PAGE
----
From a devastating global pandemic to Russia’s invasion and war in Ukraine, all while the disastrous effects of climate change continue to be felt at record-breaking levels, the pressure on the global food supply chain has never been higher. How will you be affected? Are there steps you can take to prepare for the coming food shortages? How can you better prepare yourself and your community for food shortages?
What you Need to Know
The Global Price of Food Index is at an all-time high. Food prices, from wheat to soybean oil, are skyrocketing. While no single issue can be attributed to the falling supply, several issues have played a role in rising food prices.
Why are There Food Shortages?
A collection of many issues around the world all merged to create the perfect storm for the global food supply chain. Among these issues includes the lockdowns caused by the COVID-19 global pandemic and the subsequent supply chain breakdown, the record heat and drought in much of the world as a result of worsening climate change, the invasion of Ukraine by Russia and the subsequent Ukrainian crisis, and the export restrictions imposed by exporters of wheat in response to the invasion of Ukraine.
Lockdown Strain – 2020/2021
When the world went into lockdown in 2020, the global supply chain halted. Dramatic photos showed larger-than-life backlogs at the Port of Los Angeles and Long Beach, a visual representation of the pandemic’s continuing impact on global supply chains. Even after more than two years since the beginning of the lockdowns in the United States, industries are still catching up.
Heat Waves and Drought – 2021/2022
When wheat exports stopped in both Russia and Ukraine as a result of Russia’s invasion of Ukraine, India stepped in and began exporting its surplus wheat. Just a couple of months later, the hottest temperatures recorded in 122 years in India reduced projected wheat yields, and the country decided to ban exports in order to protect consumers inside the country.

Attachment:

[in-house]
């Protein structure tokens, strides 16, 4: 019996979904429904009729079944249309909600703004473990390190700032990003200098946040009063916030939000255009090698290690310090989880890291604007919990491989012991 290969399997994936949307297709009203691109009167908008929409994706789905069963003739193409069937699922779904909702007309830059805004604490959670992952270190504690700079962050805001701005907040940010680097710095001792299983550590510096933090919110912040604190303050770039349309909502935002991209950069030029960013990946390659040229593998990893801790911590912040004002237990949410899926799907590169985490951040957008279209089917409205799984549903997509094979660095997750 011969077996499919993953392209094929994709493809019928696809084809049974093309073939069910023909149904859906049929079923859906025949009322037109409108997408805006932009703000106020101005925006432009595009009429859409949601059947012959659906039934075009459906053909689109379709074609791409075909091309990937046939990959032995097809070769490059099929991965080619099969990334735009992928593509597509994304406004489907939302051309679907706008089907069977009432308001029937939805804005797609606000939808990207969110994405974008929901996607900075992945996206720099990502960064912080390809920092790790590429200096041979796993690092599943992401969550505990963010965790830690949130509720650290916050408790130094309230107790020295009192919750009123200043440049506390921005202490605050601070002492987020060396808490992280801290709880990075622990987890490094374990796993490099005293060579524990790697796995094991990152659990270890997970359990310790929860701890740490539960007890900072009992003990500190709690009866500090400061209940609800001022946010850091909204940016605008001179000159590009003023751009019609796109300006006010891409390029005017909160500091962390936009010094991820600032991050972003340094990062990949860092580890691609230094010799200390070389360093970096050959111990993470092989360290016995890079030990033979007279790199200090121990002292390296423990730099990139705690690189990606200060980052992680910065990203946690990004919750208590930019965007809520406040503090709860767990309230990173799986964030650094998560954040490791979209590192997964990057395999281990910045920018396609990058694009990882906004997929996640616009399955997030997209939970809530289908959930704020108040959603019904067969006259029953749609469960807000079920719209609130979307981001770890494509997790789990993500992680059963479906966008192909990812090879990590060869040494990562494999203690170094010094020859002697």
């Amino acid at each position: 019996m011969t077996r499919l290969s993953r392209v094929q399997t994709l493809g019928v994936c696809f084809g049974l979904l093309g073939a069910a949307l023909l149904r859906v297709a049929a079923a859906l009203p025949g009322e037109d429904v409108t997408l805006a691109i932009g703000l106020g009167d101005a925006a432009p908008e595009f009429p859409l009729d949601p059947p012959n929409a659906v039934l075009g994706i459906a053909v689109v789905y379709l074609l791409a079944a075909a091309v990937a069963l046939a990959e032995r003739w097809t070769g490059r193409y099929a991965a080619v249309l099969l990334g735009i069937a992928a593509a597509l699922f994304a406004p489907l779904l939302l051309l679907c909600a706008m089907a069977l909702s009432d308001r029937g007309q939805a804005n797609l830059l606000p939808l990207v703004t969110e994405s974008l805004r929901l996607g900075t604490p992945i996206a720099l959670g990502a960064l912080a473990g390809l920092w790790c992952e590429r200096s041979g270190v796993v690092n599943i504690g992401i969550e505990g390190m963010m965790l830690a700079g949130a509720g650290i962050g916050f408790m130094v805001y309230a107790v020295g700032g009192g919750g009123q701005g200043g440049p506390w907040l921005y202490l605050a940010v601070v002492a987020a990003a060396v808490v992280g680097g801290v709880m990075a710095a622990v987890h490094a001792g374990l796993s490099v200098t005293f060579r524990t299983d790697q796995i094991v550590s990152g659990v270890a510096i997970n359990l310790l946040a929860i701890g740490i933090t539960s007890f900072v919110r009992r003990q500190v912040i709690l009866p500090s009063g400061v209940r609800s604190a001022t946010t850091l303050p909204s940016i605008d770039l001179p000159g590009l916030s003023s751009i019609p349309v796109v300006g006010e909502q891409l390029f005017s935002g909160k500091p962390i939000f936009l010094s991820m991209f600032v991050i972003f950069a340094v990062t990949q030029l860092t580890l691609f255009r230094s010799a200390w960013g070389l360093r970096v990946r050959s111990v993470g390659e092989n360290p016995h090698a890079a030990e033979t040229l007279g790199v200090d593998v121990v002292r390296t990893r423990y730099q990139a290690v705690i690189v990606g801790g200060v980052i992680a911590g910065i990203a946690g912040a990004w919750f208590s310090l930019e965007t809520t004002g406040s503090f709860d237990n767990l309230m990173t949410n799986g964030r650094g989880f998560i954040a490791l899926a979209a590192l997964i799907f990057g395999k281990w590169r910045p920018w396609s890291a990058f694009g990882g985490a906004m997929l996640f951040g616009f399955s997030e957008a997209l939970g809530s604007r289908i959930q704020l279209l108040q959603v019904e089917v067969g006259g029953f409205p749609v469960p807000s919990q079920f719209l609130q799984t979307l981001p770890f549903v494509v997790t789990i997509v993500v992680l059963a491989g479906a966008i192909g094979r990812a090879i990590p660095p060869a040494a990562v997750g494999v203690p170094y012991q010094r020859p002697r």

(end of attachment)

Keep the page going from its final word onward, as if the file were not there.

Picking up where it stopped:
Drought in parts of South America and the United States has also reduced crop yields, most notably of the soybean in South America, further tightening the vegetable oil market in conjunction with the lack of sunflower oil being exported out of Russia and Ukraine as a result of Russia’s invasion of Ukraine.
The massive drought in the western United States has also reduced agricultural output. In 2021, the agricultural sector in California lost an estimated $1.1 billion dollars due to yield declines, crop damage from deficit irrigation and wildfire smoke, and increased pumping costs. As heat waves and drought continue to affect the world’s agricultural output, consumers will bear the cost.
Invasion of Ukraine – 2022
When Russia invaded Ukraine, both nations stopped exporting wheat, an amount totaling more than 25% of the world’s wheat supply. This sudden halting of wheat exports quickly drove up costs for the grain all over the world.
As prices rose, nations including India, Argentina, Hungary, and Serbia sought to protect domestic consumers of wheat by limiting or outright banning wheat exports. While this ban reduced the cost for consumers within those nations, it continues to make the situation worse for those residing in net-importing nations who rely on net-exporters of wheat to feed their populations.
Rising Fertilizer and Energy Prices – 2022
In addition to wheat, Russia stopped exporting 20 percent of the world’s nitrogen fertilizers along with potassium fertilizers from both Russia and Belarus which made up 40 percent of the world’s exported supply. This reduction in fertilizer is reducing crop yields and threatening to worsen the global food supply chain crisis.